Experimental reports (commonly referred to as lab reports), are routinely given to students who aspire to work in a field of science. The experimental research method involves looking at something from a empirical standpoint. How do you define experimental? As it relates to research, it is about providing a narrative about your formal lab report. You argue for why your research is valid and reliable, what the results indicate, and how it relates to previous research. This article will choose the APA writing style guidelines, although you should consult your professor or advisor since some prefer other styles such as MLA or Harvard.
Experimental Lab Report
First, let us discuss the experimental lab report. The research reporting format follows a general pattern known as IMRAD. Start with a laboratory introduction, which ends with creating a thesis and writing a hypothesis. Next, move to the literature review section, and then the APA methods section and the APA results section. Finish with the APA discussion section in which you make a transition from your particular results towards the broader implications. You should also discuss what other related research would be helpful to conduct in the future.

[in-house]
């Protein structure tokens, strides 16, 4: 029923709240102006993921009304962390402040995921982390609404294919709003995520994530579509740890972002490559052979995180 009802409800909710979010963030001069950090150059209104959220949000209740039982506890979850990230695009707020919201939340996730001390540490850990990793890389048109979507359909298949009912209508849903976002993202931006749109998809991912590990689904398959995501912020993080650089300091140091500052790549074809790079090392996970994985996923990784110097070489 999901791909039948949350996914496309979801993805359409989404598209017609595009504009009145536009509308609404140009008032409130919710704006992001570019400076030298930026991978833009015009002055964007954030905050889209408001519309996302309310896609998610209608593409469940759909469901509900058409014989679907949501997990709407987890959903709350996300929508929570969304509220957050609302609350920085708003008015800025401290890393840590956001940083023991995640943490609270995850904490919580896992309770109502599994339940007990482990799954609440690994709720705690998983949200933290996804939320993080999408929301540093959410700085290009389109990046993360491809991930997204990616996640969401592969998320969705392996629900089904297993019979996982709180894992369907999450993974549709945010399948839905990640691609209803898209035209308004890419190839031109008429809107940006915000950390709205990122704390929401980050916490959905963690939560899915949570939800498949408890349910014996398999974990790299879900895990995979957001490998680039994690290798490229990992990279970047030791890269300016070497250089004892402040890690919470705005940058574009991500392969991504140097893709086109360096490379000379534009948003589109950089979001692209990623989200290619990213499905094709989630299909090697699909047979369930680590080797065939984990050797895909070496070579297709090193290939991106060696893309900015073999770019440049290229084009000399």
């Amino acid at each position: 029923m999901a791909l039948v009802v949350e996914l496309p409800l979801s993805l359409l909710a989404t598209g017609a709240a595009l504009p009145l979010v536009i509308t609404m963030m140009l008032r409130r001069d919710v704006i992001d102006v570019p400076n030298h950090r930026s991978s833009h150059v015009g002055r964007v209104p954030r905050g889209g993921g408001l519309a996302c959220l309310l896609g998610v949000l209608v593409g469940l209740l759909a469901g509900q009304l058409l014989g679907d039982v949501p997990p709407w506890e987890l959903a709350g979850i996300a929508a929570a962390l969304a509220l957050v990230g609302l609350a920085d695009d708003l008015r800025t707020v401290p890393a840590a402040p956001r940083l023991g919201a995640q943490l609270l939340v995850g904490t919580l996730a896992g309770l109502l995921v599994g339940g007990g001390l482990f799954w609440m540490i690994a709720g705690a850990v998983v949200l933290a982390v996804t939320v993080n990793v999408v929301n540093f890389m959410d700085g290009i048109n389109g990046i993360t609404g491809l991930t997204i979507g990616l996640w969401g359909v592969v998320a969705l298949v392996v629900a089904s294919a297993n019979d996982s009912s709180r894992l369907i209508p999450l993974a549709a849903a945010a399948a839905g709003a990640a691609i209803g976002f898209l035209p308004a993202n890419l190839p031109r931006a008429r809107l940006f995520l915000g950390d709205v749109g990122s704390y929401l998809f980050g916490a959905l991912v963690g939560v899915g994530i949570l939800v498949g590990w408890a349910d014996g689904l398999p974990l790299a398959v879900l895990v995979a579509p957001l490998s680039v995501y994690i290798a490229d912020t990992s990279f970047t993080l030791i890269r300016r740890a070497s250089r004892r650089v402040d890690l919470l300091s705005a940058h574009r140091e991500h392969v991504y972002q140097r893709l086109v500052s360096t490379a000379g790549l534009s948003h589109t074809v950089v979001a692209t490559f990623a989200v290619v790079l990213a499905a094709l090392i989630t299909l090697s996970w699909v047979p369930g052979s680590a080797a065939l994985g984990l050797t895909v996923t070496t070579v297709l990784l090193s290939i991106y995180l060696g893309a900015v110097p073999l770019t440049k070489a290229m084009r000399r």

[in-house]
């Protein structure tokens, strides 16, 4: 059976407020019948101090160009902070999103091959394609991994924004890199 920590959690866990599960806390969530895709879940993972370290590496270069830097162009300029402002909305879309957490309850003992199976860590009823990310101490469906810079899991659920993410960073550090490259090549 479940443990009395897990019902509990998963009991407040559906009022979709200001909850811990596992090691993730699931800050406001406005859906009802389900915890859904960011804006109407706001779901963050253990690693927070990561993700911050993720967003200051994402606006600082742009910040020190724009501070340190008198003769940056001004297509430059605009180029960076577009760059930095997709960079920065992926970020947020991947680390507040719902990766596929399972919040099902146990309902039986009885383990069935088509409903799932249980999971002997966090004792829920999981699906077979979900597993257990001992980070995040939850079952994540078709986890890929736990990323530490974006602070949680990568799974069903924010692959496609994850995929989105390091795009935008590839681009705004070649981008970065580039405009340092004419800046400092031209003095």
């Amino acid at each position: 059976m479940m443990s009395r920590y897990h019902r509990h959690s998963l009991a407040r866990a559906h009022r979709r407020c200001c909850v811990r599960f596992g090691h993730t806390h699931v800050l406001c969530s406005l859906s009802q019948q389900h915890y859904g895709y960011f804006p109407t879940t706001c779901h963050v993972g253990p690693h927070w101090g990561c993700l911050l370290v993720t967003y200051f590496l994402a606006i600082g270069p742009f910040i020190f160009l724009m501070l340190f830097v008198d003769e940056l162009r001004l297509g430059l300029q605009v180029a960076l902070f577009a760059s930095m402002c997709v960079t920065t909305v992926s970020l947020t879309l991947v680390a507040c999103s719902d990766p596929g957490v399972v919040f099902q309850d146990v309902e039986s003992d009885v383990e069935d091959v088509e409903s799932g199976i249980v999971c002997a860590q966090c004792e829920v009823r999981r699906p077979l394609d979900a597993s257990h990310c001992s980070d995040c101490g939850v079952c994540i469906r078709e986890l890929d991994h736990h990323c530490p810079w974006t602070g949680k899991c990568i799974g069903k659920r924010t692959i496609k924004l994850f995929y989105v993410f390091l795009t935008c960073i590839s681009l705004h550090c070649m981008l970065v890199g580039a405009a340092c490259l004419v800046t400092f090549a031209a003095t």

The APA format requires a lab report cover page, also known as a lab report title page. A title page for a science report format will look as follows:
A running head and page number aligned right.
The words “Running Head” followed by a colon (:) and the title of the paper in all caps, aligned left. In the same line, you will put the page number, aligned right. The title of the paper should be centered both horizontally and vertically. Finally, write your name and the name of your academic institution.
As you start to write your paper, think about the reason for the lab report and create an APA outline. What have you discovered? What is important to highlight? What arguments do you want to make? Think of your report as though it were a narrative about your research.
- What would you like to share with the reader about your report?
- What literature can help you out with this?
- How do the results enhance this?
- How can you take your story and apply it in a broader way?
As you write each section, think about the story. How does each sentence, paragraph, and section create a sense of purpose?